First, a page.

A savvy opponent may attempt to outspeed an attempted Spirit Justice or crossup. In these situations, DeGrey can block if his hand is poor or dodge if he has a good followup.
Play: Ace Dodge
This play makes Ghost Riposte very safe, as the only way to beat it is by throwing. Since it is easy for the opponent to play around, this is a low-risk, low-reward setup that rarely nets DeGrey an advantage but can buy him a turn to stall if he needs it for some reason.
If the opponent can still K.O. DeGrey off of a throw after the life gain, they will be very inclined to disrespect the “obvious” Ghost Riposte setup. DeGrey can use this opening to attempt a Pilebunker or a normal attack for surprising turn of events.
Dodge is generally the weakest call for Troublesome Rhetoric, but if the opponent can’t outspeed Spirit Justice and will die to its block damage, they’re helpless to do anything but give DeGrey 12 life for free.
In the above scenario, DeGrey can throw if he is mean and doesn’t care if his friends stop talking to him.
As hinted at in previous sections, DeGrey’s third trademark ability is Point/Counterpoint on his 7. Whenever DeGrey reveals either side of his 7, he can discard a card to rotate it. The usual way to use the ability is to reveal the throw side and flip it to the attack side if the opponent played a faster throw. There are rare occasions when DeGrey may want to flip to the 7-attack even if he wins combat with the throw, and there are times when he may prefer to lead the attack side, but these are few and far between. By and large, it’s useful to envision a P/CP-backed 7-throw as Yomi’s fastest throw, so long as DeGrey has an unwanted card he can spend in case the throw side loses. Because such a move is so powerful, using 7s as anything but combat-reveals is usually a waste of valuable resources.
A typical match for DeGrey can be divided into three sections: early, middle, and late game.
The early game is dictated by DeGrey’s hand. He is happiest when dealt a varied hand with normal attacks, blocks, a face card or two, and/or an ace. Hands like these are well-suited for getting moderate damage off of combat wins but still having options to draw cards and keep his hand size up around six to eight cards. If his hand is poor, DeGrey should try to get a pair or trips in hand to power up for aces. Early Ghost Riposte plays can make opponents fearful and open up DeGrey’s normal attacks and throws to continue digging through his deck for better cards. If DeGrey lands an early throw, he can follow up with a conservative combo or just knock the opponent down to help set up a mixup normal. DeGrey should seek to hit with any Pilebunkers drawn in the first few turns, since holding them for a juicy Ghost Riposte combo later in the round increases the chance of your opponent being able to Combo Escape the damage.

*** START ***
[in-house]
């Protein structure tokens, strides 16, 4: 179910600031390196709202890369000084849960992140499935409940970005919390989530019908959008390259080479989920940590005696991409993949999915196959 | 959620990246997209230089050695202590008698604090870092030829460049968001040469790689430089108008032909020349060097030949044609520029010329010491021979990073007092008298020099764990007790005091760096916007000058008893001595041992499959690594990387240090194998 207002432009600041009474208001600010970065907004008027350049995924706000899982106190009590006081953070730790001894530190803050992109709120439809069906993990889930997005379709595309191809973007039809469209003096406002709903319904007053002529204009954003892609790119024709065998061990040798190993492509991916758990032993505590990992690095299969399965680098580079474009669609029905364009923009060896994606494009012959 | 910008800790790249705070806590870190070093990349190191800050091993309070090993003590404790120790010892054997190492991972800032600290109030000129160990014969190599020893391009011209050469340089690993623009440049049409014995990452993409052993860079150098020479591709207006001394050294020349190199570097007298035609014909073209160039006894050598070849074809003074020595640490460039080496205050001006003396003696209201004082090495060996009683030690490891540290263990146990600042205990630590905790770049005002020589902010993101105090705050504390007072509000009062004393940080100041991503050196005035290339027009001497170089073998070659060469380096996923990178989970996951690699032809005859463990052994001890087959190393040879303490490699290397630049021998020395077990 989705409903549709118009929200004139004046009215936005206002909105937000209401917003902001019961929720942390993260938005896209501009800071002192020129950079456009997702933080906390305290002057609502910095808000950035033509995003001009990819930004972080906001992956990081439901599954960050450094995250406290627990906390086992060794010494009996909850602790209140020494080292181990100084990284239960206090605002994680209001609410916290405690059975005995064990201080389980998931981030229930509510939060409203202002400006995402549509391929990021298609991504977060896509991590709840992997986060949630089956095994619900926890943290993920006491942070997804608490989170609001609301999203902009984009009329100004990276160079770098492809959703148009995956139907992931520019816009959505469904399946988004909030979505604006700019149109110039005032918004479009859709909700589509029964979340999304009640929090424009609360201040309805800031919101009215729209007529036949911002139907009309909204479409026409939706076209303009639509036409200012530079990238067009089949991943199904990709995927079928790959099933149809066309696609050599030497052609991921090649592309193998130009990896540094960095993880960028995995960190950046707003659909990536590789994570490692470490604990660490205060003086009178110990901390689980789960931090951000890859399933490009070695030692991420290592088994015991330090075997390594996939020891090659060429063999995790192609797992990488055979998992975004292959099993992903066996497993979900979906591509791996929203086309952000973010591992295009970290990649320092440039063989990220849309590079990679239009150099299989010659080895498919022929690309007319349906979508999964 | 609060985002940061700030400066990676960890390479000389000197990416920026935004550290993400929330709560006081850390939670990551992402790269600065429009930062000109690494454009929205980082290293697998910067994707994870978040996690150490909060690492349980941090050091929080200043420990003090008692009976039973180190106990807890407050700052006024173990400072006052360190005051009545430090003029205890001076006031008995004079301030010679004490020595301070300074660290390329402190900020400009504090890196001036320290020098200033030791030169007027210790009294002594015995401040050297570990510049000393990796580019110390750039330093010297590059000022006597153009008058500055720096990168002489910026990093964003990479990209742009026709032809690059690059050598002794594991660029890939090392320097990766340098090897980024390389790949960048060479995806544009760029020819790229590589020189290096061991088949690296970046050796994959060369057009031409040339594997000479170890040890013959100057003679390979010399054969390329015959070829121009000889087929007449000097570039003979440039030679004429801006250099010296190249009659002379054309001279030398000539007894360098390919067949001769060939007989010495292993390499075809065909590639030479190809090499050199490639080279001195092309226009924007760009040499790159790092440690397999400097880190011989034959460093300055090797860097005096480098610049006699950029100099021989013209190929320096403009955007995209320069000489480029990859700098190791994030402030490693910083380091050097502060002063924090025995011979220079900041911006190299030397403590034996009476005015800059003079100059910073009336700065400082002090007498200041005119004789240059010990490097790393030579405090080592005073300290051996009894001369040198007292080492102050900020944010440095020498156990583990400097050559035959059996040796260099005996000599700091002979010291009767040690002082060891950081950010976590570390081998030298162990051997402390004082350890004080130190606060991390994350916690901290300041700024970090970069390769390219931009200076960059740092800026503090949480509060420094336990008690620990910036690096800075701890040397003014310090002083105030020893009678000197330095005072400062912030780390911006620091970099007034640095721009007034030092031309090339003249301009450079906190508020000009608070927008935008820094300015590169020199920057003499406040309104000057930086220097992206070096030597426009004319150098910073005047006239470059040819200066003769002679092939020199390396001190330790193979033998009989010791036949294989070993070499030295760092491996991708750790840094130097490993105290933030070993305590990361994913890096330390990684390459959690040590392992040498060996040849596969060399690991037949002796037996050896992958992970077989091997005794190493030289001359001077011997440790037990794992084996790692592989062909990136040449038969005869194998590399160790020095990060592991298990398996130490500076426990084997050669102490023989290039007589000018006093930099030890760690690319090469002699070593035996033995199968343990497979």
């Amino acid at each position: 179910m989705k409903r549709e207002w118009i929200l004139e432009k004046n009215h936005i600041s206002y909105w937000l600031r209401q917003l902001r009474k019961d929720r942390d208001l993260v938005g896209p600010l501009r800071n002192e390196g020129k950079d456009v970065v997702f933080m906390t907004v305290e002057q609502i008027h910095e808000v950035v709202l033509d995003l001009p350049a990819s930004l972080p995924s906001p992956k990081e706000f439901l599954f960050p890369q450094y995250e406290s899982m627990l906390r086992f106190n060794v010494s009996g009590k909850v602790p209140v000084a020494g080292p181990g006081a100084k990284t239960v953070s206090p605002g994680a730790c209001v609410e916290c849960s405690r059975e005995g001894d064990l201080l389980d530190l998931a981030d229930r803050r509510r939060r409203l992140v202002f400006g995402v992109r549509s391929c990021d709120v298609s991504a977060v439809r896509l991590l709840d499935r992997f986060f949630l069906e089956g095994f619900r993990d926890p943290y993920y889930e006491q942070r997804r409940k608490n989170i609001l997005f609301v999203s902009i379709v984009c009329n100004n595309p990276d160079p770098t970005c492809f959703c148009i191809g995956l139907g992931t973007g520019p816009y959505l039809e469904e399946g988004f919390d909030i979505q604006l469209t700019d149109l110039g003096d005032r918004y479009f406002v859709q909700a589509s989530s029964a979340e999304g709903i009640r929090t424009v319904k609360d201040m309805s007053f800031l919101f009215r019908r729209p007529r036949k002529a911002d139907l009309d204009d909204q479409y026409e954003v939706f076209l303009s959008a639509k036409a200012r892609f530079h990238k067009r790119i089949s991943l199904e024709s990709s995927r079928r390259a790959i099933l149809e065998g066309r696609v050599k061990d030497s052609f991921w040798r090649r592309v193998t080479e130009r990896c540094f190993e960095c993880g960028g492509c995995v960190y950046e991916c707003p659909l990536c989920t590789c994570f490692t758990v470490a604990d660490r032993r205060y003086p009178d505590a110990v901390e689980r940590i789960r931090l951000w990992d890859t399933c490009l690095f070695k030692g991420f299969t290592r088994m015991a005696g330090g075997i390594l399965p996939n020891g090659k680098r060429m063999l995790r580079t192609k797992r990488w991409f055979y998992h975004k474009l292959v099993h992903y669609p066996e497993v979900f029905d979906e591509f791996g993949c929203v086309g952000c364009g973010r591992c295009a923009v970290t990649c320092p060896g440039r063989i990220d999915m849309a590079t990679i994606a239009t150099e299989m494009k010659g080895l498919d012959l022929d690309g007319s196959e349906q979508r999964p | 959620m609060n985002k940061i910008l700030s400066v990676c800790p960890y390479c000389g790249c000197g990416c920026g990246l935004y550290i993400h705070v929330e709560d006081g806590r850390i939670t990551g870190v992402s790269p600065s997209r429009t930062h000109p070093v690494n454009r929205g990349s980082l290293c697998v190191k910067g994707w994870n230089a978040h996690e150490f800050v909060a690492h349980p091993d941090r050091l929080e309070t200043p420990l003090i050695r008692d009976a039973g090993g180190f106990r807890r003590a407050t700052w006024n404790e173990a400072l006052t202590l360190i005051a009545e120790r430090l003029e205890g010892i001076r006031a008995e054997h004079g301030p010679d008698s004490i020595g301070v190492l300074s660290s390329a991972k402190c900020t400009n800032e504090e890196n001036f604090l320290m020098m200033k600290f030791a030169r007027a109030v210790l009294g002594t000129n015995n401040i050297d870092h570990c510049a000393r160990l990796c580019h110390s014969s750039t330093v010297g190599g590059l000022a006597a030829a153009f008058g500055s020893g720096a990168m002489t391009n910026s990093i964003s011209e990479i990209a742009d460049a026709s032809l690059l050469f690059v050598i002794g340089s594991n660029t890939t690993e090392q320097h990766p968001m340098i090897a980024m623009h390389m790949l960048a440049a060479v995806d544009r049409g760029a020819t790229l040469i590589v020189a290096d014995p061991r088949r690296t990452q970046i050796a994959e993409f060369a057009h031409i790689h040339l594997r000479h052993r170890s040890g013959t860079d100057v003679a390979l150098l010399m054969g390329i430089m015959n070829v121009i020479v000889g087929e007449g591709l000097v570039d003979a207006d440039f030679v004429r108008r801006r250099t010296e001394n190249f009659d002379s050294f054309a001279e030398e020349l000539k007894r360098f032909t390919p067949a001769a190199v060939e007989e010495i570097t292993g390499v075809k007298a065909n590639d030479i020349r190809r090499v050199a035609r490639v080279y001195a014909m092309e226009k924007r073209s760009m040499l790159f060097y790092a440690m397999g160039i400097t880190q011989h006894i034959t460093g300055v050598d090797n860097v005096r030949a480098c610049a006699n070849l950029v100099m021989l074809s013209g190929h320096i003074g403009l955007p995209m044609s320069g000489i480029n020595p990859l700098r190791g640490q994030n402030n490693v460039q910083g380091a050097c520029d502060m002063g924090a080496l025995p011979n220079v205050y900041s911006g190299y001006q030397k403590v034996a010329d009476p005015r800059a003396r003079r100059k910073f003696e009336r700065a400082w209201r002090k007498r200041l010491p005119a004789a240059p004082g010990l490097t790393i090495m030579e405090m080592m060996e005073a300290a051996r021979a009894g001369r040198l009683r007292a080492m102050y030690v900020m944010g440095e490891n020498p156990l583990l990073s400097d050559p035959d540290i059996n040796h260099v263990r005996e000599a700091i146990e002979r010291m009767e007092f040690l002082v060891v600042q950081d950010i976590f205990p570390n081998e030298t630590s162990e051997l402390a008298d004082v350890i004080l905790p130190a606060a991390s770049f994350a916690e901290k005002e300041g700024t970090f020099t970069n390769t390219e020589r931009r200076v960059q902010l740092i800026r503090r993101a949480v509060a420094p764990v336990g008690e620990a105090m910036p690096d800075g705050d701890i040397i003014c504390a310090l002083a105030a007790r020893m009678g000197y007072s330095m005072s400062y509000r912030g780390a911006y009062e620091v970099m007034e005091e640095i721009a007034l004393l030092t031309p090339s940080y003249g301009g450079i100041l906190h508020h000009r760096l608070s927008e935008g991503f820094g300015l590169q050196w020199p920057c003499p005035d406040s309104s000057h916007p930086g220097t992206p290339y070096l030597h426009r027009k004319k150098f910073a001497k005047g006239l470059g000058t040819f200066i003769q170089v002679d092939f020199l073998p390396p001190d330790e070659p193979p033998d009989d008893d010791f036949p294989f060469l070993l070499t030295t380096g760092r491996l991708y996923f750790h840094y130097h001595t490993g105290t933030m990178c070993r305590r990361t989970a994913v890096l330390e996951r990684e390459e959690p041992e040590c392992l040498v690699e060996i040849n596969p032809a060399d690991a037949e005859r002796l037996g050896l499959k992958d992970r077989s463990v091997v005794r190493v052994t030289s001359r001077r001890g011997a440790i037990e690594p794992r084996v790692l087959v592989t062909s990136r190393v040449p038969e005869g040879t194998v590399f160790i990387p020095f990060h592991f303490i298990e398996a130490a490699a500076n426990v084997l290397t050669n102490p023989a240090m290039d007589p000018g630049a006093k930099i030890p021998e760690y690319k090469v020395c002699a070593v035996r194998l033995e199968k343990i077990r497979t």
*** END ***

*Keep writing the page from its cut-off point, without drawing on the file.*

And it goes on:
Once DeGrey has lasted a few turns and drawn some of his deck, he should figure out how best to use whatever good cards he drew and form a more specific plan around those. The important thing to keep in mind is that whatever plan he chooses, it needs to result in good damage if DeGrey hits. Setting up a 4-7 combination and then not following up is lame. Making the opponent play the Pilebunker/Ghost Riposte guessing game loses its potency without at least a J to follow up. This is the stage of the game where having Final Arbiter is most useful and where DeGrey should be able to leverage his scary options against the opponent. It is also the stage of the game where he is most vulnerable to Combo Escape Jokers, since he cannot often afford to spend good cards just to have their damage prevented.
In the late game, DeGrey just needs to do whatever he can to K.O. the opponent. His job is to determine what combat options lead to lethal damage (not forgetting to account for his innate) and play to maximize their chances of hitting. Hopefully the opponent has already played any Jokers they drew, so Ghost Riposte should be a staple of the endgame. There are also several Point/Counterpoint setups well-suited to the endgame, so DeGrey should use any 4s he draws to at least threaten the opponent with something, even if it is entirely fake. If DeGrey burned too many of his good cards getting to this stage of the game, things can be difficult, and he will have to rely on strong reads to eek out the last few points of damage.